Senate Panel Approves Immigration Bill With Provider Provision
On Tuesday, the Senate Judiciary Committee voted 13-5 to approve a bipartisan immigration bill (S 744) with a provision that would make it easier for U.S.-trained foreign physicians, nurses and other health care professionals to work in the U.S., Modern Healthcare reports.
The bill would:
Permanently reauthorize a federal waiver program allowing state health agencies to recommend up to 30 exemptions annually in order to keep physicians on a J-1 visa from having to return to their home country after two years;
- Increase the number of such waivers that would be available to states;
- Provide three additional waivers to academic medical centers;
- Increase the annual cap on visas for foreign workers in specialty occupations from 65,000 to 110,000; and
- Raise the number of employment-based green cards, which would benefit nurses and allied health workers -- such as physical therapists and occupational therapists.
Other Health Care-Related Provision
In addition, S 744 would allow individuals in the following groups to purchase health coverage through the Affordable Care Act's insurance exchanges, according to a summary of the bill prepared by the National Immigration Law Center:
- Individuals with provisional immigrant status;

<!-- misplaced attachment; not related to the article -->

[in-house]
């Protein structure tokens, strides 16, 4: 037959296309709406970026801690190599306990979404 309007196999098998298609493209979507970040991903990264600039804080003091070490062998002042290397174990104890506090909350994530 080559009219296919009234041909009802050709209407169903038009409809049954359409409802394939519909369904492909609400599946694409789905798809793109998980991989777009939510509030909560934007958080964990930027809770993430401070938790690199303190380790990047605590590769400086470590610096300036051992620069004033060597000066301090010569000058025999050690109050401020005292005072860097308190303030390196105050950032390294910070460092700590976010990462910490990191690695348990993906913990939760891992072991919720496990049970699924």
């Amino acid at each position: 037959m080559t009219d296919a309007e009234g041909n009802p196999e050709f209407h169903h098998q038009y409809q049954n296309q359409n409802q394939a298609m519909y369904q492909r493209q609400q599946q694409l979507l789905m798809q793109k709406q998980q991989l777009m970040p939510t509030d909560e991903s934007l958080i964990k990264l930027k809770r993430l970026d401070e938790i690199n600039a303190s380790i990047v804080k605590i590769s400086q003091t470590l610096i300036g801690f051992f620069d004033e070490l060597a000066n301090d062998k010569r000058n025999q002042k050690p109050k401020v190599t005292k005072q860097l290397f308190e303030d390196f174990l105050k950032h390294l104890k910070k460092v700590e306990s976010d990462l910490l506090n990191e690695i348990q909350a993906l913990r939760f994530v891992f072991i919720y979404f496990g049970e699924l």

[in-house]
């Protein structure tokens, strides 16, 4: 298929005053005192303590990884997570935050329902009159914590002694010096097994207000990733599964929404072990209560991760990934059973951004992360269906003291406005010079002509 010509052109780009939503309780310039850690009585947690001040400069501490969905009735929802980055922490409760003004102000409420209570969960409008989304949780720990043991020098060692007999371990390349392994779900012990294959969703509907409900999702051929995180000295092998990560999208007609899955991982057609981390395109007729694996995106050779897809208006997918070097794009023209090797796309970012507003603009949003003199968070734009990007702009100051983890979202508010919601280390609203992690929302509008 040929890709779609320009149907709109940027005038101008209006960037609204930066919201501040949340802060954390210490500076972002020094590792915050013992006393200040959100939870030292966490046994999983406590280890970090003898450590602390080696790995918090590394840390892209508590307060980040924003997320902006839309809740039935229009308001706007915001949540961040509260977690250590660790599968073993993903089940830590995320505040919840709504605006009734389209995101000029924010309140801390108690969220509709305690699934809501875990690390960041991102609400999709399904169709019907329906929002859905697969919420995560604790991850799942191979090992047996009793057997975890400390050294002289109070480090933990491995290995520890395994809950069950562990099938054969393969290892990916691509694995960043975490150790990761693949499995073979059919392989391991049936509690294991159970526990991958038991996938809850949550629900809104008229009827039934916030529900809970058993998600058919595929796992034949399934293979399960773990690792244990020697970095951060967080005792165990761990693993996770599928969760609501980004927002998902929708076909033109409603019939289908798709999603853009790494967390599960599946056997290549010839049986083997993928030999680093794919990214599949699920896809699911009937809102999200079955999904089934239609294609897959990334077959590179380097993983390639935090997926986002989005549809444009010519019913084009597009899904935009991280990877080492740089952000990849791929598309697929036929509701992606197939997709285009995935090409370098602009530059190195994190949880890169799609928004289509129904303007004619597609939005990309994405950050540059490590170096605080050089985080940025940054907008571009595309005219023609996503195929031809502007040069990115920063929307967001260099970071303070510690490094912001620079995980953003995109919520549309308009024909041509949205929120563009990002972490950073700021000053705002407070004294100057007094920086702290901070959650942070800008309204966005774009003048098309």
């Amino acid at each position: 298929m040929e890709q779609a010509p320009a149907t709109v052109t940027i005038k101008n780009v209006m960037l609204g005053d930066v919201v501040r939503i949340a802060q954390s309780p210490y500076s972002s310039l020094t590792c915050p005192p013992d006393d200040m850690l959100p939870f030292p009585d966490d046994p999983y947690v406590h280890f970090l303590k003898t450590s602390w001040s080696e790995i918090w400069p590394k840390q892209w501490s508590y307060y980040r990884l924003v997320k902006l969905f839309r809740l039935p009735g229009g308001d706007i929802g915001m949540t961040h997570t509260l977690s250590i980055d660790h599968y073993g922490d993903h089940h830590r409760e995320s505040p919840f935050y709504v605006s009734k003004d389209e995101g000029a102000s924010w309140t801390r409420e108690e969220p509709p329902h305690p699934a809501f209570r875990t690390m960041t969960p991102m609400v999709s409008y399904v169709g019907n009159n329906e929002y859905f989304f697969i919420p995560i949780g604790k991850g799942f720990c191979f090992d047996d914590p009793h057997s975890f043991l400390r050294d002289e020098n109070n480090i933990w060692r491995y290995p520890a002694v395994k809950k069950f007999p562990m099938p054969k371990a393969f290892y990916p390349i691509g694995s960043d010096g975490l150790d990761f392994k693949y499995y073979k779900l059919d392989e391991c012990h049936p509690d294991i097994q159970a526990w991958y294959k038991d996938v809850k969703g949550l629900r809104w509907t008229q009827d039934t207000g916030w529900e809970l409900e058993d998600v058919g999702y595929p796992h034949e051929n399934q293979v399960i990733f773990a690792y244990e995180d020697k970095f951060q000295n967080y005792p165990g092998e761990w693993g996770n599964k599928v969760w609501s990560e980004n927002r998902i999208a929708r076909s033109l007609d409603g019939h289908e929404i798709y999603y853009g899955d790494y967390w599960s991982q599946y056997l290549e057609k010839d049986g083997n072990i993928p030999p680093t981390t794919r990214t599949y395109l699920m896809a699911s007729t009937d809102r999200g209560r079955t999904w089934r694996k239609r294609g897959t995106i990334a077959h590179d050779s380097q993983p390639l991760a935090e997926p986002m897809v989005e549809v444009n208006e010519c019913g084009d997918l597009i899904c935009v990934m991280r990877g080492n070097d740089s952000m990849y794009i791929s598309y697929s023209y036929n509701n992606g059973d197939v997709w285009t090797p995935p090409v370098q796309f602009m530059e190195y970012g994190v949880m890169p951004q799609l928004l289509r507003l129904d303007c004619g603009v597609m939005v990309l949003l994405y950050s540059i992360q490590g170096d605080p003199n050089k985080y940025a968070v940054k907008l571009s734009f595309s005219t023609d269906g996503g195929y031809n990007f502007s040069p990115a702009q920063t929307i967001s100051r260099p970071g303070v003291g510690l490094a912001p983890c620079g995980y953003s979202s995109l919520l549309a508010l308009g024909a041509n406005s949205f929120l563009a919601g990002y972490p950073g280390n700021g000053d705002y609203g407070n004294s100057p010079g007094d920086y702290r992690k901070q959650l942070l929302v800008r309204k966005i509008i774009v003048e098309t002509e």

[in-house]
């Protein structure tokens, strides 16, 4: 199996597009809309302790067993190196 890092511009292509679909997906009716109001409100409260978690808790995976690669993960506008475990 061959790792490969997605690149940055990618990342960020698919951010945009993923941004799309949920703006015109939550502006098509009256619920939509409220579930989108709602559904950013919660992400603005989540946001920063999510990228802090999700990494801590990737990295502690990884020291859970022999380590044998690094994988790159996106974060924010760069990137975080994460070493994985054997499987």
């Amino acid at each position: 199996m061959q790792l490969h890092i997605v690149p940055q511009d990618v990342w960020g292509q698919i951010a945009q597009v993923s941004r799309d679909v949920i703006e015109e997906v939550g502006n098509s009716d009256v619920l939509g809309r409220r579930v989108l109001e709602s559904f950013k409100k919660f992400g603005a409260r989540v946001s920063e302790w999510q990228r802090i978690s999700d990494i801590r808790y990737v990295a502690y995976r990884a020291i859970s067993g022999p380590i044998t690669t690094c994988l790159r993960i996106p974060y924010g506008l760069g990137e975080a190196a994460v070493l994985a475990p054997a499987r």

- Individuals with blue-card status; and
- Individuals with V non-immigrant visa status.
However, individuals in the groups have provisional statuses, meaning that they would not be eligible to receive the law's premium tax credits or cost-sharing reductions, potentially leaving many of them uninsured, according to Modern Healthcare.
Senate Majority Leader Harry Reid (D) said he plans to schedule a floor debate on the bill -- by Sen. Chuck Schumer (D-N.Y.) -- in June, when senators reconvene following a weeklong Memorial Day recess (Zigmond, Modern Healthcare, 5/22).
House Republican Warns of ACA Effect on Immigration Legislation
Meanwhile on Wednesday, Rep. Raul Labrador (R-Idaho) -- who is involved in ongoing private negotiations on immigration legislation in the House -- warned that ACA-related provisions could ultimately block final passage of immigration legislation in Congress, Politico reports.
Some lawmakers during the talks have discussed the idea of prohibiting undocumented immigrants from gaining access to publicly subsidized care, such as health coverage they might require if they need treatment at an emergency department, according to Politico.
The plan has made House Democratic leaders uneasy, with some noting that such individuals could be deported if they are unable to afford certain health care expenses, Politico reports.Labrador said, "I think [Democrats] just need to accept that the American people are not going to be responsible for the health care costs of the people that are here illegally" (Kim, Politico, 5/22). This is part of the California Healthline Daily Edition, a summary of health policy coverage from major news organizations. Sign up for an email subscription.